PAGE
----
Aviad Heifetz is a Professor in the Department of Management and Economics in the Open University of Israel. He is the author of the textbook Strategic Thinking – Game Theory with Economics and Business Applications (Hebrew, English translation forthcoming). His research in game theory and economic theory provided insights into the evolution of preferences, market design, bargaining, competitive economies with asymmetric information and interactive epistemology. He serves on the editorial boards of Games and Economic Behavior and Mathematical Social Sciences.
Eran Shmaya is an Assistant Professor in the Department of Managerial Economics & Decision Sciences at Northwestern University. His research areas are game theory, probability and information theory. He is currently working on infinite games. He is also interested in applications of game theory in the natural sciences.
Eilon Solan is a Professor in the Department of Statistics and Operations Research at Tel Aviv University. His areas of expertise include game theory, stochastic processes, and measure theory. Professor Solan is an Associate Editor for Mathematics of Operations Research, for the International Journal of Game Theory, for the Journal of Mathematical Economics, and for Dynamic Games and Applications. He is a member of the Advisory Board to Transactions Network Optimization and Control.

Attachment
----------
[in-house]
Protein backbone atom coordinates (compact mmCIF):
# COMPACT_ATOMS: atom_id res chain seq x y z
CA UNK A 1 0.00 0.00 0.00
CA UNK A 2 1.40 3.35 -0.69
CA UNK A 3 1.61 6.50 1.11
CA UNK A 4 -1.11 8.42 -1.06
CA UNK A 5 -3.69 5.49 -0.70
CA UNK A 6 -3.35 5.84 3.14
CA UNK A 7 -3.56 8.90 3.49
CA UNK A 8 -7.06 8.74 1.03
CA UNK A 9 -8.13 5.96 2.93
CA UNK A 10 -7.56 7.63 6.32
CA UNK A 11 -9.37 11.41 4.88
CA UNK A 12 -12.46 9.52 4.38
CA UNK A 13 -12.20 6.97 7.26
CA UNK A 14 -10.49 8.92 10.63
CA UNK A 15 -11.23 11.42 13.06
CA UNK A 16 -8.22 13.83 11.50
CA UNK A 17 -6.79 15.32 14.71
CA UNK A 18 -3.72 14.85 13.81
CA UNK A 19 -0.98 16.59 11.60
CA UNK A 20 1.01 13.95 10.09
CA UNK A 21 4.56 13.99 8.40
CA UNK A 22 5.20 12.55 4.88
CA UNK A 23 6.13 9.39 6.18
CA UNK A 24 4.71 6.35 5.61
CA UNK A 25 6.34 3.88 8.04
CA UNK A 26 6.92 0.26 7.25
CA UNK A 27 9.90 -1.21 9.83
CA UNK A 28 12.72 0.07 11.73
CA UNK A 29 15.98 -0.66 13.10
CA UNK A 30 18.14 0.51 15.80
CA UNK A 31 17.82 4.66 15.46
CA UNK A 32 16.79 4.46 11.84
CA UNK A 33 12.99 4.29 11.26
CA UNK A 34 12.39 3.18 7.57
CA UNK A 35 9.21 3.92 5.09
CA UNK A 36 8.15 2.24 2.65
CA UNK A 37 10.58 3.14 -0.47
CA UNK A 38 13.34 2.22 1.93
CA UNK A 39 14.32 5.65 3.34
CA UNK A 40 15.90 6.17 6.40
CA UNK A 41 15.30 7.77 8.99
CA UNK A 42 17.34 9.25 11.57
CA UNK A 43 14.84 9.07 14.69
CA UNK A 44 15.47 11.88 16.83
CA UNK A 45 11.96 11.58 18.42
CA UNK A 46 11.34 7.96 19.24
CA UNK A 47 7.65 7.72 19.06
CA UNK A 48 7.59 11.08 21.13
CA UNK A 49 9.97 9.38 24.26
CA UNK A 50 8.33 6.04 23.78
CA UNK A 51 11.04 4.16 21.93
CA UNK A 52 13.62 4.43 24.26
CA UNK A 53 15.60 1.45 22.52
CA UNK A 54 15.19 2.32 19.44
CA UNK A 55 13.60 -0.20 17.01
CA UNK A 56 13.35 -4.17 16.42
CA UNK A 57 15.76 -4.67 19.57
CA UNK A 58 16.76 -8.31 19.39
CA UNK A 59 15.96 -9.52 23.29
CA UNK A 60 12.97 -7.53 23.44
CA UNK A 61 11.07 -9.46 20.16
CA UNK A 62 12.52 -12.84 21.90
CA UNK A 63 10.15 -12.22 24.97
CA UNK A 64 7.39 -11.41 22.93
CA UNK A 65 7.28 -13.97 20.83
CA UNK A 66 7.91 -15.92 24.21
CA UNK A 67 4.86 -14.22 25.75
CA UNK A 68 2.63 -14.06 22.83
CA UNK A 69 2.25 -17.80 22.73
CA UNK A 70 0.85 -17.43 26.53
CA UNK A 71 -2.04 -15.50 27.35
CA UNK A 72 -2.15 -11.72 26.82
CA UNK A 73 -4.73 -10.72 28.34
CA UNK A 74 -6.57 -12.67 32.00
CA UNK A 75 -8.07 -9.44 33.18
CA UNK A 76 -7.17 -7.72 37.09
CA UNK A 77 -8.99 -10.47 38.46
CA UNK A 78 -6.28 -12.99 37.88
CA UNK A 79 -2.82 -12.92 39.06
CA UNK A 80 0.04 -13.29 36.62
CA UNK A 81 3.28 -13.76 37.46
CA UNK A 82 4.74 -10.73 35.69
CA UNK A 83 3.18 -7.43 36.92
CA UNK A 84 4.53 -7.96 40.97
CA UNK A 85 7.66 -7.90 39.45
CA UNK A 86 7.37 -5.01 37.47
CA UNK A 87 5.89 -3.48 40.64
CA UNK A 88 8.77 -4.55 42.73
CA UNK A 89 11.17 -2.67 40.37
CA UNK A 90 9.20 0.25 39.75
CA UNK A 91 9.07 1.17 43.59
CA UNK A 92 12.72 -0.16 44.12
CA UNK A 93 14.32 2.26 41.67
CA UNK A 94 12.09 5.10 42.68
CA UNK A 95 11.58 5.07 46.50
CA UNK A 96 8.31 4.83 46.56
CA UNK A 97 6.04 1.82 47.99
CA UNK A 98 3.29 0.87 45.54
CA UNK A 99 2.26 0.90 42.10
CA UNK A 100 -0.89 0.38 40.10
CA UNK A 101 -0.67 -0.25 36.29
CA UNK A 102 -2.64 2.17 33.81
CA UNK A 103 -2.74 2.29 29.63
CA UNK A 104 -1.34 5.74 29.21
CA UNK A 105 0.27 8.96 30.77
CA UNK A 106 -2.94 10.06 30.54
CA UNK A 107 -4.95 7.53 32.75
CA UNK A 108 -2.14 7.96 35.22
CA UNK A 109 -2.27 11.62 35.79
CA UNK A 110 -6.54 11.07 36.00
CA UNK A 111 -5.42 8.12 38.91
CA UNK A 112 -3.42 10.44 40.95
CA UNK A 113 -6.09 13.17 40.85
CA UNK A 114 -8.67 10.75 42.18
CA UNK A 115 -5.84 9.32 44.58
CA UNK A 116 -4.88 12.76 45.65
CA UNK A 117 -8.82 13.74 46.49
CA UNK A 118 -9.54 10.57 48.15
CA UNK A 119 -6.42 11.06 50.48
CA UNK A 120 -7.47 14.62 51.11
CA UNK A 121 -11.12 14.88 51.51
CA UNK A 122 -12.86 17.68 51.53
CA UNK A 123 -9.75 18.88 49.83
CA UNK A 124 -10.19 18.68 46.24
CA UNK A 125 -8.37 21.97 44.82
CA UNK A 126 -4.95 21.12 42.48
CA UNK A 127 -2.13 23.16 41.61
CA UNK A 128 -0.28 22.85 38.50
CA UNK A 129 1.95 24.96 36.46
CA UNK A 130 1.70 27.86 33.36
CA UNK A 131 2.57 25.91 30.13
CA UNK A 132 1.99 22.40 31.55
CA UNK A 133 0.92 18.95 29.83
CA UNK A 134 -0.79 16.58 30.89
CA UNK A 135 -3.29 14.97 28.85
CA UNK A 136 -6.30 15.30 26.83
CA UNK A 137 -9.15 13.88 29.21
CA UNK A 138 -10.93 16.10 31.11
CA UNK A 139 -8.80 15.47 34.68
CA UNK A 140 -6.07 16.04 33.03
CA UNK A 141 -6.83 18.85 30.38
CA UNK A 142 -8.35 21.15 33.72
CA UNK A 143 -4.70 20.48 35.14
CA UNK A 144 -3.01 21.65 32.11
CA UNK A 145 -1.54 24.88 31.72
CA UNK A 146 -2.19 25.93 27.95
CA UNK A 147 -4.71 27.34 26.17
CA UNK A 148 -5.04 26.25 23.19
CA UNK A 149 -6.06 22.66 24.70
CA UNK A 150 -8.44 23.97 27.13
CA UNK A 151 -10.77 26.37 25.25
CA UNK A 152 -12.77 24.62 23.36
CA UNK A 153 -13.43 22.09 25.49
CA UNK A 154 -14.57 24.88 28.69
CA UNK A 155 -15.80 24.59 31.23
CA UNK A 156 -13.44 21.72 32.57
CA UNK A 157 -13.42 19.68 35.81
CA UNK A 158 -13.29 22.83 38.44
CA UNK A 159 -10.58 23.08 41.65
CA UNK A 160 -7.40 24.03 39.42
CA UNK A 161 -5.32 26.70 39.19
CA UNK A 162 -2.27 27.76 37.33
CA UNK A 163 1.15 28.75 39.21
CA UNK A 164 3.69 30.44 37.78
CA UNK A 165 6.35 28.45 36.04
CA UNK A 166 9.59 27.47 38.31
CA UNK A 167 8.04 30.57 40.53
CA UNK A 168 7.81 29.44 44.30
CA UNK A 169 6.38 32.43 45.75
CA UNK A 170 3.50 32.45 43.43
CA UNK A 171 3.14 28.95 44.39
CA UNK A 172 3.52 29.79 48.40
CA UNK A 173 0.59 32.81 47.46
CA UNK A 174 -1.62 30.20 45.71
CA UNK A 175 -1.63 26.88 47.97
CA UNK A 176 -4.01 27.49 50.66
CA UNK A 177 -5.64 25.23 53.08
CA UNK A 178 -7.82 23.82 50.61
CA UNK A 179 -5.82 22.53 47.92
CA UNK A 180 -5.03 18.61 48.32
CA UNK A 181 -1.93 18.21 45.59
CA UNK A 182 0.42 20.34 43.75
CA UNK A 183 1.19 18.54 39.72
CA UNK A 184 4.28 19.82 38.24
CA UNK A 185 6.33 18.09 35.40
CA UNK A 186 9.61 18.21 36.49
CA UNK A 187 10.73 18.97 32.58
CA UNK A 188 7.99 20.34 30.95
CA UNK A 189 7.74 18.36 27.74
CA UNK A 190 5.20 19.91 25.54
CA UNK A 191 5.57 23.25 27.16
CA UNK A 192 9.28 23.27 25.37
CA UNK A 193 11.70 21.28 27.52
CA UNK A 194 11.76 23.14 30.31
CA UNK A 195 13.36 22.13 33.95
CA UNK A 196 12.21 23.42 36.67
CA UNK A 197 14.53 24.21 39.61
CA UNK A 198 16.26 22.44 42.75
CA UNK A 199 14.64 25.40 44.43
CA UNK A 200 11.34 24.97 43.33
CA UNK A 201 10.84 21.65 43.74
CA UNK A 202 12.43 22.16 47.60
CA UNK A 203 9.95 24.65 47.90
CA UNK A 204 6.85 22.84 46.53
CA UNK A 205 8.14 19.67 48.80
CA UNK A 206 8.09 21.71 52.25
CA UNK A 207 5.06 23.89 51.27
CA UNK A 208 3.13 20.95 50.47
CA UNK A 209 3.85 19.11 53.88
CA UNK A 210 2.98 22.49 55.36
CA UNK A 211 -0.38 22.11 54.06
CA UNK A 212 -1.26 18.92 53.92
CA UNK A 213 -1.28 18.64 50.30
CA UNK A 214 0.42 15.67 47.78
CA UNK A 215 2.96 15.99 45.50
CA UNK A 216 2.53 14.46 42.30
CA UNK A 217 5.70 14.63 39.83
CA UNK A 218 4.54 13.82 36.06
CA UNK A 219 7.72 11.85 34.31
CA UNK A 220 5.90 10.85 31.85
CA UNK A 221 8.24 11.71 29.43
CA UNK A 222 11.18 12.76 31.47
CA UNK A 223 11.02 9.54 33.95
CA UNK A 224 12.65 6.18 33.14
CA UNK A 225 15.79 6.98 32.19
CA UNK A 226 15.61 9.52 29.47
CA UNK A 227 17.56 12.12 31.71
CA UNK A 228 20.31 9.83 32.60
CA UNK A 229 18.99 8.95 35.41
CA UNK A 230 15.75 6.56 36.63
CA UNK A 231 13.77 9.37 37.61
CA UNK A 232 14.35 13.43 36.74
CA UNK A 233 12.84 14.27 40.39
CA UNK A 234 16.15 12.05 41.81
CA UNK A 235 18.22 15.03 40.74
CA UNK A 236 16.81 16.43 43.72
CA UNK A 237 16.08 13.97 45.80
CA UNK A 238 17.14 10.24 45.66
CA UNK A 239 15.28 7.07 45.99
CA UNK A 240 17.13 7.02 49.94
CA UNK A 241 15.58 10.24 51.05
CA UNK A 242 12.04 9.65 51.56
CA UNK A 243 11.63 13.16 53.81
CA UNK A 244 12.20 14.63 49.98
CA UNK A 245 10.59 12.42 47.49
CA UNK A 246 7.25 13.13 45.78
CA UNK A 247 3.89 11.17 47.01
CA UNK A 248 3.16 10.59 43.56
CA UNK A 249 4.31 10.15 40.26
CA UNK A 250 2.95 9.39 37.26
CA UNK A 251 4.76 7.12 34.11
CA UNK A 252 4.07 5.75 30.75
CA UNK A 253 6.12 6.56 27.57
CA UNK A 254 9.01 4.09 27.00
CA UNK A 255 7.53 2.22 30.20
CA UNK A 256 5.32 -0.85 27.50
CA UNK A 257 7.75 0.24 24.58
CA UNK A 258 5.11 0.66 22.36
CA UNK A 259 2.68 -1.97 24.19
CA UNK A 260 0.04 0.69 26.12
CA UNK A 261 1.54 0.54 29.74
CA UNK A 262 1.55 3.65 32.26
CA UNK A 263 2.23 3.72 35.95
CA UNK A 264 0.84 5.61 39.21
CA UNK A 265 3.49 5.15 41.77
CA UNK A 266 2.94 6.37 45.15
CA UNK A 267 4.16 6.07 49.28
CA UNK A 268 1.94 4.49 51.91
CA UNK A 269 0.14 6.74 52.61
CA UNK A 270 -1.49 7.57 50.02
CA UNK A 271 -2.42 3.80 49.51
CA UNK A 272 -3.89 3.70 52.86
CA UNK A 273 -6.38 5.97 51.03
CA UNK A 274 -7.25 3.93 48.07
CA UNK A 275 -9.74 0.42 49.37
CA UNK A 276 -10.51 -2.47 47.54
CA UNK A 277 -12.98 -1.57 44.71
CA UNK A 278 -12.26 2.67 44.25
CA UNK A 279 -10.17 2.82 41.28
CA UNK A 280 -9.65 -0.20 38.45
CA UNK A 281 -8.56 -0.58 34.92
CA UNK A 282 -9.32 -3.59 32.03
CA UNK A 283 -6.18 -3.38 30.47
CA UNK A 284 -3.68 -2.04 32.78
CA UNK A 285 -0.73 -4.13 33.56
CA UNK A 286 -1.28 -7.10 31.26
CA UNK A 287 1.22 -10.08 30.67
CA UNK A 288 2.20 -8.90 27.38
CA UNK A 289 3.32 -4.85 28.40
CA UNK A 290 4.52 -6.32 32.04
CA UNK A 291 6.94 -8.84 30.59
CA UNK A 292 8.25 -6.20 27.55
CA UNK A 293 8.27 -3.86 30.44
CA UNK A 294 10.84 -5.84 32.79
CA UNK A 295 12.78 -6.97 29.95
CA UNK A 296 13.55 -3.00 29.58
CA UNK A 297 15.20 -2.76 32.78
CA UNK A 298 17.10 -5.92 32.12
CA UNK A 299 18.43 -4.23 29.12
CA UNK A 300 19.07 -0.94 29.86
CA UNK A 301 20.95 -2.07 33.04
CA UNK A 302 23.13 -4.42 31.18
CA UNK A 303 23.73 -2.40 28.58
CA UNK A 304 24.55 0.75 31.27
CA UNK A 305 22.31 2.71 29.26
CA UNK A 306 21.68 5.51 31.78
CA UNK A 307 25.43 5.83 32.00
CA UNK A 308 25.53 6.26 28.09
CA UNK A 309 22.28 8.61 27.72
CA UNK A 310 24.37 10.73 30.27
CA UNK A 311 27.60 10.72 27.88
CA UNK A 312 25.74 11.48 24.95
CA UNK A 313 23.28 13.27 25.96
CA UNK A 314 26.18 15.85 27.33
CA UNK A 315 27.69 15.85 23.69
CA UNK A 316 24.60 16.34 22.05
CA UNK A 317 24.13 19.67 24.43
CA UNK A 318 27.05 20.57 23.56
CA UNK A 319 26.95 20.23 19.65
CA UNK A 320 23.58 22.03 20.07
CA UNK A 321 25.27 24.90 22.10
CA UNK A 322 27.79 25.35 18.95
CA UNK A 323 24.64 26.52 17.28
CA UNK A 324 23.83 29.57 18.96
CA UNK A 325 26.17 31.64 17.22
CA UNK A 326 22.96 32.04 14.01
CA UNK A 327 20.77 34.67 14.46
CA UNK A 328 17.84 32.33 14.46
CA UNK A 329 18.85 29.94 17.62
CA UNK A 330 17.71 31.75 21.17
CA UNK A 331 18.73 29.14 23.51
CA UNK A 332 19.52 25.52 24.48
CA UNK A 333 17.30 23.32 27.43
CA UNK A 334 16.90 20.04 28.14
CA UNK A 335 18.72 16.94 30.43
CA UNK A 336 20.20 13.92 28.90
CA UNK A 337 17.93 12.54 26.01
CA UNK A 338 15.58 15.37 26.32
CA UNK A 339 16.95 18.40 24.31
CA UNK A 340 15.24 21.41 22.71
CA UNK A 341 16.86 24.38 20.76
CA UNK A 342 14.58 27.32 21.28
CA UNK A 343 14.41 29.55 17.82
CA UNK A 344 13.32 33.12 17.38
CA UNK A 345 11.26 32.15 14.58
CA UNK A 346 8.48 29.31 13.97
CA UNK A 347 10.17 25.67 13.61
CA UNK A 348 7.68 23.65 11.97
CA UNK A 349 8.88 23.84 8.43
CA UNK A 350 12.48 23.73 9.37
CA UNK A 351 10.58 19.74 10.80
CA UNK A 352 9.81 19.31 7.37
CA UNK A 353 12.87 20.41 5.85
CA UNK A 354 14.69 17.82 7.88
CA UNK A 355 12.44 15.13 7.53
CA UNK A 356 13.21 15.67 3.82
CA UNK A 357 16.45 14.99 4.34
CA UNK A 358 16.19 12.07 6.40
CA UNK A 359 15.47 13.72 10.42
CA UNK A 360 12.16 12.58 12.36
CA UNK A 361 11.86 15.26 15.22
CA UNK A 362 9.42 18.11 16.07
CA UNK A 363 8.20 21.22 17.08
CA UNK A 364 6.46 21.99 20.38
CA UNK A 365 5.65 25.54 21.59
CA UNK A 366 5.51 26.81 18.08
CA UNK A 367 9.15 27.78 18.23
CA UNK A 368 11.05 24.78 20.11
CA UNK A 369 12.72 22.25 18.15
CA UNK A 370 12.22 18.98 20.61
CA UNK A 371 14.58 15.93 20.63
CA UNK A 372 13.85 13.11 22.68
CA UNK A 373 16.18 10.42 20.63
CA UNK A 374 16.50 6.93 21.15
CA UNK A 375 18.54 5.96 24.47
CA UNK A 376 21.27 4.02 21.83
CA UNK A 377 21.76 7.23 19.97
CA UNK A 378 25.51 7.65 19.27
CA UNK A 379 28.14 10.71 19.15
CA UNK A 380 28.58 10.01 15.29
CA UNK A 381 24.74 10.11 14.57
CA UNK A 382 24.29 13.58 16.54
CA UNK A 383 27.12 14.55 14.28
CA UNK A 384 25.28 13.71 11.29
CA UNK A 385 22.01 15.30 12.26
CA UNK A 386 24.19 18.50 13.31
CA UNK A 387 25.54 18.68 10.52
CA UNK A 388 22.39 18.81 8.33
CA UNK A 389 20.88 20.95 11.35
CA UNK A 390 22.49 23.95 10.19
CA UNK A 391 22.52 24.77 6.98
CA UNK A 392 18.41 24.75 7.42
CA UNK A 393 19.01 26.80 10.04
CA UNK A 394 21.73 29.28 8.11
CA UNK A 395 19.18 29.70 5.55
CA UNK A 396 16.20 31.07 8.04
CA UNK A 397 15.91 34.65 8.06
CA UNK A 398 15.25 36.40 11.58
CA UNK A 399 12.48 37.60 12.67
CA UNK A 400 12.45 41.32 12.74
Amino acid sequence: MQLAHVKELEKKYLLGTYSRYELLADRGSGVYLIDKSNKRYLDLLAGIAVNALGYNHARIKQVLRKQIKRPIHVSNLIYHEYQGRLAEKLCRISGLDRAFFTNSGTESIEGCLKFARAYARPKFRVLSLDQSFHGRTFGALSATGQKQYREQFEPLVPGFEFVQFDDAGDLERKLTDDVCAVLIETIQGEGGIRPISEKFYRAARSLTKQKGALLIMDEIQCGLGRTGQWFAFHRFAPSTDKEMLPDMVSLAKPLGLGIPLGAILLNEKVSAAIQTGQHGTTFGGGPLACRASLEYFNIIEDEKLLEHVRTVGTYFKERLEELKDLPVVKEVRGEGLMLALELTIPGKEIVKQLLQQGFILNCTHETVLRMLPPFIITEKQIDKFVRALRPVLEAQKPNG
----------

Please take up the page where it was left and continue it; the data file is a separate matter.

Rakesh Vohra is the John K. and Helen Kellogg Professor of Managerial Economics & Decision Sciences at Northwestern University. He is also Director of the Center for Mathematical Studies in Economics and Management Science. He has published widely in game theory and operations research. His area of expertise is auction theory and pricing. In addition he serves on a number of editorial boards and is co-editor of the International Journal of Game Theory.
Jonathan Weinstein is an Associate Professor of Managerial Economics and Decision Sciences at Northwestern University. His general areas of research are game theory, decision theory and microeconomic theory. His publications have concerned the impact of higher-order uncertainty on strategic interactions; and testing supposed experts who make probabilistic forecasts that may be strategically motivated.